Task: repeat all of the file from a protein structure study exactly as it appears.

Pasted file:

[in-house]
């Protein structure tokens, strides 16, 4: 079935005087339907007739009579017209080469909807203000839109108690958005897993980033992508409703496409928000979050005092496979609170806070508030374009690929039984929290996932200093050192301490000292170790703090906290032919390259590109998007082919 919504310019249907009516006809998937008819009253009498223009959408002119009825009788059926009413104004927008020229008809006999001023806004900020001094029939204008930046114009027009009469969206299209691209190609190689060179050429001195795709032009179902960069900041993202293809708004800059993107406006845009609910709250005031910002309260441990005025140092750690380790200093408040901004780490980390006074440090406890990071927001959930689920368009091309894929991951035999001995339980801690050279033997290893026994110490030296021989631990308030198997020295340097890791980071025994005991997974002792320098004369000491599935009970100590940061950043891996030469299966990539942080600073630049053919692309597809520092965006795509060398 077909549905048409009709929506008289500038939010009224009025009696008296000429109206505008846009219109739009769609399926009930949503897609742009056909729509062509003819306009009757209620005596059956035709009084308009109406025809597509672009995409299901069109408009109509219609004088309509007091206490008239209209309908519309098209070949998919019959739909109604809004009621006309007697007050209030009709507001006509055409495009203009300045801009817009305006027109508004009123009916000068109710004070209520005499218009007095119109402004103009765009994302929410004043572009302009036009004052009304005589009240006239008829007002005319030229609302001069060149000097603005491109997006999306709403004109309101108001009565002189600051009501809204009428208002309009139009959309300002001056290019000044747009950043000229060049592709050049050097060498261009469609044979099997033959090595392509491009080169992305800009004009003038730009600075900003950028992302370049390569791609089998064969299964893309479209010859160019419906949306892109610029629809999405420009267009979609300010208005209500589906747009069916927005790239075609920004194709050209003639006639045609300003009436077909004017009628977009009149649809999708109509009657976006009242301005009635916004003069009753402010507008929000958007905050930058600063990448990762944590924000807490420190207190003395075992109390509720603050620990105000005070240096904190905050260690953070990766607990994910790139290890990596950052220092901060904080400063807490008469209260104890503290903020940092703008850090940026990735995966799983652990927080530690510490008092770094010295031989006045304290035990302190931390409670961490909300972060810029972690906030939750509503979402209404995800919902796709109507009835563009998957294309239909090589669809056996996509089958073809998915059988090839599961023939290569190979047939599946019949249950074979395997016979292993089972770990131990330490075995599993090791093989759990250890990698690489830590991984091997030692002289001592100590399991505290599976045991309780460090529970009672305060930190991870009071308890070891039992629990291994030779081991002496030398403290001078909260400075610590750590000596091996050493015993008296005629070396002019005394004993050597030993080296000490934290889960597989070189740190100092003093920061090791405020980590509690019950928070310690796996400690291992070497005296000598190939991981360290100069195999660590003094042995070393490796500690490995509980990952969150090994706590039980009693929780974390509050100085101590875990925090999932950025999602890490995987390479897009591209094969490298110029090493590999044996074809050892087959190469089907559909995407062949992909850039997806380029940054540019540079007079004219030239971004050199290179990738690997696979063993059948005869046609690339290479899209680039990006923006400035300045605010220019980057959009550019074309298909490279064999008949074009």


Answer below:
[in-house]
């Protein structure tokens, strides 16, 4: 079935005087339907007739009579017209080469909807203000839109108690958005897993980033992508409703496409928000979050005092496979609170806070508030374009690929039984929290996932200093050192301490000292170790703090906290032919390259590109998007082919 919504310019249907009516006809998937008819009253009498223009959408002119009825009788059926009413104004927008020229008809006999001023806004900020001094029939204008930046114009027009009469969206299209691209190609190689060179050429001195795709032009179902960069900041993202293809708004800059993107406006845009609910709250005031910002309260441990005025140092750690380790200093408040901004780490980390006074440090406890990071927001959930689920368009091309894929991951035999001995339980801690050279033997290893026994110490030296021989631990308030198997020295340097890791980071025994005991997974002792320098004369000491599935009970100590940061950043891996030469299966990539942080600073630049053919692309597809520092965006795509060398 077909549905048409009709929506008289500038939010009224009025009696008296000429109206505008846009219109739009769609399926009930949503897609742009056909729509062509003819306009009757209620005596059956035709009084308009109406025809597509672009995409299901069109408009109509219609004088309509007091206490008239209209309908519309098209070949998919019959739909109604809004009621006309007697007050209030009709507001006509055409495009203009300045801009817009305006027109508004009123009916000068109710004070209520005499218009007095119109402004103009765009994302929410004043572009302009036009004052009304005589009240006239008829007002005319030229609302001069060149000097603005491109997006999306709403004109309101108001009565002189600051009501809204009428208002309009139009959309300002001056290019000044747009950043000229060049592709050049050097060498261009469609044979099997033959090595392509491009080169992305800009004009003038730009600075900003950028992302370049390569791609089998064969299964893309479209010859160019419906949306892109610029629809999405420009267009979609300010208005209500589906747009069916927005790239075609920004194709050209003639006639045609300003009436077909004017009628977009009149649809999708109509009657976006009242301005009635916004003069009753402010507008929000958007905050930058600063990448990762944590924000807490420190207190003395075992109390509720603050620990105000005070240096904190905050260690953070990766607990994910790139290890990596950052220092901060904080400063807490008469209260104890503290903020940092703008850090940026990735995966799983652990927080530690510490008092770094010295031989006045304290035990302190931390409670961490909300972060810029972690906030939750509503979402209404995800919902796709109507009835563009998957294309239909090589669809056996996509089958073809998915059988090839599961023939290569190979047939599946019949249950074979395997016979292993089972770990131990330490075995599993090791093989759990250890990698690489830590991984091997030692002289001592100590399991505290599976045991309780460090529970009672305060930190991870009071308890070891039992629990291994030779081991002496030398403290001078909260400075610590750590000596091996050493015993008296005629070396002019005394004993050597030993080296000490934290889960597989070189740190100092003093920061090791405020980590509690019950928070310690796996400690291992070497005296000598190939991981360290100069195999660590003094042995070393490796500690490995509980990952969150090994706590039980009693929780974390509050100085101590875990925090999932950025999602890490995987390479897009591209094969490298110029090493590999044996074809050892087959190469089907559909995407062949992909850039997806380029940054540019540079007079004219030239971004050199290179990738690997696979063993059948005869046609690339290479899209680039990006923006400035300045605010220019980057959009550019074309298909490279064999008949074009």